When Bob and Maria Goff got married some 30 years ago, the preacher said, "The two will become one." Bob quips that Maria thought they were going to become her. That would be an impossible notion: The Goffs are polar opposites. Maria describes herself as stable and predictable, and Bob admits he lives like he's a sponsor for Red Bull. As an attorney and the founder of the nonprofit organization Love Does, Bob travels all over the world chasing bad guys — witch doctors and sex traffickers. Maria follows a more traditional path, creating a rich and loving home for her family — she describes her job as director of homeland security.
During their courtship, Bob was instantly and enthusiastically attracted to Maria, whom he affectionately calls "Sweet Maria." The term puppy love could have been coined just for him. Maria recalls she wasn't interested in dating, but she reluctantly agreed to give him a chance. During their first date, Bob borrowed a sailboat and attempted to make a flaming dessert — cherries jubilee. He almost blew up the boat with an alcohol-fueled stove, and the date ended with the couple sharing a can of cold cherries.
For their second date, Bob took Maria on a rock-climbing escapade. Attached to the end of a long rope on a cliff, Maria knew Bob was someone she could trust with her life. Despite those early experiences and brushes with death, she continued to spend time with Bob. Their relationship was high adventure from the start, and part of that adventure was learning how to keep their differences from tearing at their bond. In their years of marriage, they've teased out a few principles that have allowed their love to grow. "Love isn't something you fall into," Bob says. "It's someone you become."
Balloons and strings
One love principle the Goffs have learned through marriage is that their differences are good. In their relationship, Bob is the helium balloon and Maria is the string that keeps him from soaring away. In her book Love Lives Here, Maria describes her ambitions as different from Bob's. She has always wanted to stay home and create a place to raise a family. She explains that instead of becoming trapped in unproductive comparisons, they embody their distinct differences, gifted by God. With this confidence, they each have been able to grow into their respective roles.
Bob develops this idea further: "When Sweet Maria and I do things differently or see things differently, I just assume, and correctly so, that God is doing different things in Sweet Maria's life than He's doing in my life." For example, in 2016 their lodge in Canada burned down. For Bob, the loss was significant, but while he was sad, he wasn't stuck in grief. Instead, he was able to cherish the beauty of what they had created over the years, reminding himself that memories aren't flammable. The loss affected Maria in much deeper and profound ways, causing her to redefine what safety meant in her life, and this self-reflection opened the door to healing a childhood trauma. God used the same event but worked out different things in each of their lives.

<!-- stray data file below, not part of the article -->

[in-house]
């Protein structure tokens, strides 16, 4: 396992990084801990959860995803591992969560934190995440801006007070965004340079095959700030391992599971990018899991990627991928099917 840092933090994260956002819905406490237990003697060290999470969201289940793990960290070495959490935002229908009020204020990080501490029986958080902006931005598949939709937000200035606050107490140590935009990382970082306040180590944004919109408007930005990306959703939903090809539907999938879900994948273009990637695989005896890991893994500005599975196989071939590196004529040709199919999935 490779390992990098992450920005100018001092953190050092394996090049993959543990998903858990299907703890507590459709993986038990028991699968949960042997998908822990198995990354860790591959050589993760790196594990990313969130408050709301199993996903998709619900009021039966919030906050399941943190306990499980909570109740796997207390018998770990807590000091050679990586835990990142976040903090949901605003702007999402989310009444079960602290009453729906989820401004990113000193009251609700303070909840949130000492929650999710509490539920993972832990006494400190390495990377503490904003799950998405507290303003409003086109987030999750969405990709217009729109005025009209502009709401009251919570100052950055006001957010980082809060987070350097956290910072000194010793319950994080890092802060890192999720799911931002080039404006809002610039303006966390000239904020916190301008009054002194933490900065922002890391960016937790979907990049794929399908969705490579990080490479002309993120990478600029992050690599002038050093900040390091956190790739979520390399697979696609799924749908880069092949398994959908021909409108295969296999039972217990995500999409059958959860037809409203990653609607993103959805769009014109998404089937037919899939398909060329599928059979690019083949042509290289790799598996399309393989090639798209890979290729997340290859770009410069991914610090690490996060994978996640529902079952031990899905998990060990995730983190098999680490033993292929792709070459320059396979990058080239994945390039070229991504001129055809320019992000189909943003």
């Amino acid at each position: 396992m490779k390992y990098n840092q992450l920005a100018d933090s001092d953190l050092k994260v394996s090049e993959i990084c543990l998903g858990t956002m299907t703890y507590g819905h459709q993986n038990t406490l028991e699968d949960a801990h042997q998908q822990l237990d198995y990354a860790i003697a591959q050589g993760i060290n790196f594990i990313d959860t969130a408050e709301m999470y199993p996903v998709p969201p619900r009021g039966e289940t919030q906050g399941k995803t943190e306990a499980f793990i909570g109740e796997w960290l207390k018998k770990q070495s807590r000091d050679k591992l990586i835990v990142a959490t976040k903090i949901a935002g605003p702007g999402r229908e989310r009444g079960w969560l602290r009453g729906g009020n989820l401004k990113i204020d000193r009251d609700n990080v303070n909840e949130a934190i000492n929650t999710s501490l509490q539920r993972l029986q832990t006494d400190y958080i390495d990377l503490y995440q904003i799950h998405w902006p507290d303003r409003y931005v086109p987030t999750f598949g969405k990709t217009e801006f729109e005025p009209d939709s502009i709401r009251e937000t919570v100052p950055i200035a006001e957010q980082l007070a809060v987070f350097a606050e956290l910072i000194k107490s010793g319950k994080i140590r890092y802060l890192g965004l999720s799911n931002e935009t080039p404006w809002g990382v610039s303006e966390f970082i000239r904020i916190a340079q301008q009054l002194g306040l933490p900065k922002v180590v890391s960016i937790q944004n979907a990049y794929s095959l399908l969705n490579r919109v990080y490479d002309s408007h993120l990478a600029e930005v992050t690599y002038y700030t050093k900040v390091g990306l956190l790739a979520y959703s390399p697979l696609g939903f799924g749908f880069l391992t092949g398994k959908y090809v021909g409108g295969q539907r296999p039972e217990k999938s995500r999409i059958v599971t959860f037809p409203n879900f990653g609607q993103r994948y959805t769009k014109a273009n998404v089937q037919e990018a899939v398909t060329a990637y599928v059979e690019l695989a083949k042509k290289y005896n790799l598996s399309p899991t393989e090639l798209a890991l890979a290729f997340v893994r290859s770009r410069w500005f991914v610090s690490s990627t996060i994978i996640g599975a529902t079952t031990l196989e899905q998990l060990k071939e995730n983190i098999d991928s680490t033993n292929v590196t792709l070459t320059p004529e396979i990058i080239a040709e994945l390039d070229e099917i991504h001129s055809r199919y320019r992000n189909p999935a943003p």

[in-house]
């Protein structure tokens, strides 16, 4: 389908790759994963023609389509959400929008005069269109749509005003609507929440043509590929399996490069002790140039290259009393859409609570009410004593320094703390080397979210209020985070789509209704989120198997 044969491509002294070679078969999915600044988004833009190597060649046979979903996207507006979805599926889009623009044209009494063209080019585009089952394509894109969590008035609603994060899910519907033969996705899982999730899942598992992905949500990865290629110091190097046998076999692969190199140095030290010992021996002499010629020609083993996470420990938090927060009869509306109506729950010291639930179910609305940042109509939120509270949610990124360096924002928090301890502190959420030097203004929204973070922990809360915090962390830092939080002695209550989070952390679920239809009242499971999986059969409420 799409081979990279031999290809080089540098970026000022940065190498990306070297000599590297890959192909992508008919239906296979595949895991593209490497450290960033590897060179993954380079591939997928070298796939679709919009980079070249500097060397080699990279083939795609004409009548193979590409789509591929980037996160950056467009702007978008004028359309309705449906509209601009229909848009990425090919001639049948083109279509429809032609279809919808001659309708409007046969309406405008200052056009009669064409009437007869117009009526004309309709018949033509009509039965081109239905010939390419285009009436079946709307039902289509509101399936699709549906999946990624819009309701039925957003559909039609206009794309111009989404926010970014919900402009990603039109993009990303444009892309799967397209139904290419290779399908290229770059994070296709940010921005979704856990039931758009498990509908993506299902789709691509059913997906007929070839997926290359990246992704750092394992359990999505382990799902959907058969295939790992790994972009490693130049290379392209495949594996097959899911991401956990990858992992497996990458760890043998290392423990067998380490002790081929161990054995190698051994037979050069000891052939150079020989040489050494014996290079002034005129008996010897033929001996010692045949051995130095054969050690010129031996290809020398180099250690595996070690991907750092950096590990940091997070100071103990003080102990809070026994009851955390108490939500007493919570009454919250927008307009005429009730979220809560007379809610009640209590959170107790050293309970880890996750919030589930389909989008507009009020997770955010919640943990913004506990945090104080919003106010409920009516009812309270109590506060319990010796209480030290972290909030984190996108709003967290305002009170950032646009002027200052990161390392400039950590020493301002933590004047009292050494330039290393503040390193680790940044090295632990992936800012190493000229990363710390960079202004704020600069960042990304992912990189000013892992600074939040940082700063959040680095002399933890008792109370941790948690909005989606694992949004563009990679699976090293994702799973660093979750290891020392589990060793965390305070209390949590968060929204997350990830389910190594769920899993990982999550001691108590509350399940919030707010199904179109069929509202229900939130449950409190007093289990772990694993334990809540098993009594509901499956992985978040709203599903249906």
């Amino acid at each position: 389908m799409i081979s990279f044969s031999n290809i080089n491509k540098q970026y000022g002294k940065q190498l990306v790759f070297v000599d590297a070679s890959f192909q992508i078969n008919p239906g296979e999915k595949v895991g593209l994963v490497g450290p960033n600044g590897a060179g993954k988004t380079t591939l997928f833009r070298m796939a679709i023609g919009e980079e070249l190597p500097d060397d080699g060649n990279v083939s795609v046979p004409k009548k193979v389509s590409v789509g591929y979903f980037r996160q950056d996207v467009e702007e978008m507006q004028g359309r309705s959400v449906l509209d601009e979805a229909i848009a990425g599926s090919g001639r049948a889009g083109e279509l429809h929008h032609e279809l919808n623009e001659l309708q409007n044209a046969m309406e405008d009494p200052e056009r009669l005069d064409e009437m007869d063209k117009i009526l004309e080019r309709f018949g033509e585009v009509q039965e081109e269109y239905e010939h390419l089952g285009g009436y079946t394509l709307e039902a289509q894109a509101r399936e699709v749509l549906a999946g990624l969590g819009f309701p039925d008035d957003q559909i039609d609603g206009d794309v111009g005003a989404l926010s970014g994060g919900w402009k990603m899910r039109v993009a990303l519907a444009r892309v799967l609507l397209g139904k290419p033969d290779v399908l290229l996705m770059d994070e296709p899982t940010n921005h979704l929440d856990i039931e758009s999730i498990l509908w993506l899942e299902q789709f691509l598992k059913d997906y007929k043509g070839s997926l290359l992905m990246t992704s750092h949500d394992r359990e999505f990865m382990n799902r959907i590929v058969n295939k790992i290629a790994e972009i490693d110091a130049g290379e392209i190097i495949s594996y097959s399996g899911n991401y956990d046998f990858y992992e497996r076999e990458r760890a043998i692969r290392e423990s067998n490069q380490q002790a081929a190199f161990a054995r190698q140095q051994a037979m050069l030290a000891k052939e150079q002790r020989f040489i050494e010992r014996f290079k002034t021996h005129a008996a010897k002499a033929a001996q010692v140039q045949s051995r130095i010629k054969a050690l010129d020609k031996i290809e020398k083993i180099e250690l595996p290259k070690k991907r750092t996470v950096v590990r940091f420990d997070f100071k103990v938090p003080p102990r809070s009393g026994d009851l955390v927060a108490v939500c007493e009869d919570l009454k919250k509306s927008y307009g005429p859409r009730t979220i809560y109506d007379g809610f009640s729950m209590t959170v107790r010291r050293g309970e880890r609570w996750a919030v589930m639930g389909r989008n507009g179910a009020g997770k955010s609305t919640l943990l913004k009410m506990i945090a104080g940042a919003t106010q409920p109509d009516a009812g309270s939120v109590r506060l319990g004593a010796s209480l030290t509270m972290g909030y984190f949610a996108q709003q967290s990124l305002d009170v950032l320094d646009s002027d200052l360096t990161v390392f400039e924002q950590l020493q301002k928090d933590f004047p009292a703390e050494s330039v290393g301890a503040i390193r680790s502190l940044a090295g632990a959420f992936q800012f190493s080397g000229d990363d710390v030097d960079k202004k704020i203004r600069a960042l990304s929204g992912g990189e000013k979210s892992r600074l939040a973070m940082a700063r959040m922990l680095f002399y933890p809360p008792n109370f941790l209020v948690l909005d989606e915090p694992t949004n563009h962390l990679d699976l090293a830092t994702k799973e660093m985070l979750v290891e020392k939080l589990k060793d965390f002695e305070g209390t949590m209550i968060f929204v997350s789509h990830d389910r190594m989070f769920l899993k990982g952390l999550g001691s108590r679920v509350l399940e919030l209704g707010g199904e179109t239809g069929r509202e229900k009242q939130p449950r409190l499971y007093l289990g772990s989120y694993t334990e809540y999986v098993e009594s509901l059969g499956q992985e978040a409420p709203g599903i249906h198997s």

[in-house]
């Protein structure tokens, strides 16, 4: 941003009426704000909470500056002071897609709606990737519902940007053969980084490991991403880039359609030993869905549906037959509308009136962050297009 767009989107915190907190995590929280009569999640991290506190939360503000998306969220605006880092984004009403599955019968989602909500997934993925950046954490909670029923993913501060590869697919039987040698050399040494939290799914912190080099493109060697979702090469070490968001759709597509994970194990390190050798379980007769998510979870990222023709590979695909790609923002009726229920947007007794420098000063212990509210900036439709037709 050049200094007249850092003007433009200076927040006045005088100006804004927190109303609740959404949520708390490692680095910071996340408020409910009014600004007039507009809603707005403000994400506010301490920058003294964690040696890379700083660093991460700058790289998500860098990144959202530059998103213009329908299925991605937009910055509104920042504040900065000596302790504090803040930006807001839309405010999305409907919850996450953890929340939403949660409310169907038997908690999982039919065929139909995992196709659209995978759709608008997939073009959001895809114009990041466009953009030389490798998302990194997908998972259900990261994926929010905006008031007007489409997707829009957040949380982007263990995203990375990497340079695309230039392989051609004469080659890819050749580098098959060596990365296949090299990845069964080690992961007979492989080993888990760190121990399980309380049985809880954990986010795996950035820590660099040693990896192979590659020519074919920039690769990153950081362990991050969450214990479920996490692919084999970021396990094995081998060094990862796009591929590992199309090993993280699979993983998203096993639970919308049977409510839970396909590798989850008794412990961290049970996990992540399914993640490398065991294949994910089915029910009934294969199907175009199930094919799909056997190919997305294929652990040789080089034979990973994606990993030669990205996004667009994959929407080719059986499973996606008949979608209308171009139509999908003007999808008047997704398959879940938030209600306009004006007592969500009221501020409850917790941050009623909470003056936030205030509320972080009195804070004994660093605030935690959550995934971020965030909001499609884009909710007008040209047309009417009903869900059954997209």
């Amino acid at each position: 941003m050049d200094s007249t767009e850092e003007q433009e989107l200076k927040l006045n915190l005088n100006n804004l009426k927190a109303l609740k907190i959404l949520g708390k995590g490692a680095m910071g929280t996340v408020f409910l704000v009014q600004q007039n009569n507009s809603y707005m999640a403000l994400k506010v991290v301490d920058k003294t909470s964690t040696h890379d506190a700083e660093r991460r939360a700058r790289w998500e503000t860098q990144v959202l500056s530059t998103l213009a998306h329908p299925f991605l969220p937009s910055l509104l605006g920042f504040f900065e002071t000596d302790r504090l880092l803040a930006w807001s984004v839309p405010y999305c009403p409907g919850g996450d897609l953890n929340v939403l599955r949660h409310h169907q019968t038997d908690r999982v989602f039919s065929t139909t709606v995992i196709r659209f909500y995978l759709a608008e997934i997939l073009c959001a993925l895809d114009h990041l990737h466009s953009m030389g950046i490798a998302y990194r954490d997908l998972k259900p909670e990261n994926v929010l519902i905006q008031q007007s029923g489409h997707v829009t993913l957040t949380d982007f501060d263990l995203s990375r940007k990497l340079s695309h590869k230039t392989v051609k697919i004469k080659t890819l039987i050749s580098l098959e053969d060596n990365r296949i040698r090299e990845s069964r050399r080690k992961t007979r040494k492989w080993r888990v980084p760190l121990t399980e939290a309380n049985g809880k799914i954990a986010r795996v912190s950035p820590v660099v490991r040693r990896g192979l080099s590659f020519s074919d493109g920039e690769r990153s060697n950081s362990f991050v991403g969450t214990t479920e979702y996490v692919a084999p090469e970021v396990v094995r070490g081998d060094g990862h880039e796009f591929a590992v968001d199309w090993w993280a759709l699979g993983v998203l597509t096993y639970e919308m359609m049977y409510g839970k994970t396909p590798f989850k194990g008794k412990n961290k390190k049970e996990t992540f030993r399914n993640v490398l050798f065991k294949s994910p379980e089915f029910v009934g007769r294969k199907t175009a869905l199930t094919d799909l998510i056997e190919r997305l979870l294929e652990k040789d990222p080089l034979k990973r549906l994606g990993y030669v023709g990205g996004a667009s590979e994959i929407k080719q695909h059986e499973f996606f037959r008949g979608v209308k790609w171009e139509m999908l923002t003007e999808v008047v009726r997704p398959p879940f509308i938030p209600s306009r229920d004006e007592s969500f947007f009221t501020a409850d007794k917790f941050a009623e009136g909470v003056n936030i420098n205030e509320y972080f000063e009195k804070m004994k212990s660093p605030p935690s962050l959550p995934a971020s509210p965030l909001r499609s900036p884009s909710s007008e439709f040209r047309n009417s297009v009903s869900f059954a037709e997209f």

Autos and availability
Another marriage fundamental the Goffs adhere to is simple and obvious: Be accessible. The way the Goffs implement this, however, isn't so common. At the beginning of each year, Bob and Maria cancel magazine subscriptions, the newspaper and every service that's cancelable. This practice challenges the Goffs to "get back to the simplest version" of their marriage. The Goff relationship 1.0 involves sharing a ride. "I've been without a car for years," Bob proudly confesses. They drive an older car that still has 16 years of cereal crumbs ground into the carpet, even though their kids are now grown. But Bob isn't trying to go green. The Goffs just like spending time with each other. "Sharing a car is really awesome because we just get to talk," Bob says. "If you don't know what to do with your marriage, sell your car."
Being available can be a challenge for Bob, who travels internationally and for a decade of their marriage commuted daily from San Diego to Seattle. "We've found that one of the cadences in our marriage is that instead of me being everywhere all over the place, I try to get home for dinner," Bob explains. "Yesterday I was in Kentucky, and then yesterday night I flew home for dinner. And today I'm home, but tomorrow I'll be in Houston. But I can tell you where I'll be tomorrow night; I don't even have to check — I'll be home." When people ask Maria where Bob is, she has one answer: "He's on his way home."
The people closest to you
Bob says that marriage reveals "how desperate and selfish we all are and how much we need Christ to keep us together." The Goffs desire to become more like Jesus, to allow Him to refine their character. But they don't want to become each other's parole officer, pointing out ways the other can improve. When they have a disagreement, Sweet Maria reminds them that they're not at war; they're in love.
Bob explains that one step to becoming more like Jesus is to develop an attitude of humility. He takes the popular question "How's that working out for you?" and puts a twist on it: "How's your life working for the people closest to you?" By asking himself this question, Bob realized that his impatience caused grief for Maria and their kids. So for three weeks, he carried a large aluminum bucket with him wherever he went as a visual reminder that he needed to fill the bucket with patience. (Maria jokes that he needed a bigger bucket!)
The simple message of the Gospel, the Goffs say, is that in Christ all believers become a "new creation" (2 Corinthians 5:17). So they bring that new creation mindset to their marriage. As they stop focusing on themselves and their own needs, Bob says, "love then has the chance to fill the void selfishness leaves behind."Marianne Hering is the author of "The ImaginationStation" book series and is a senior associate editor of Focus on the Family magazine.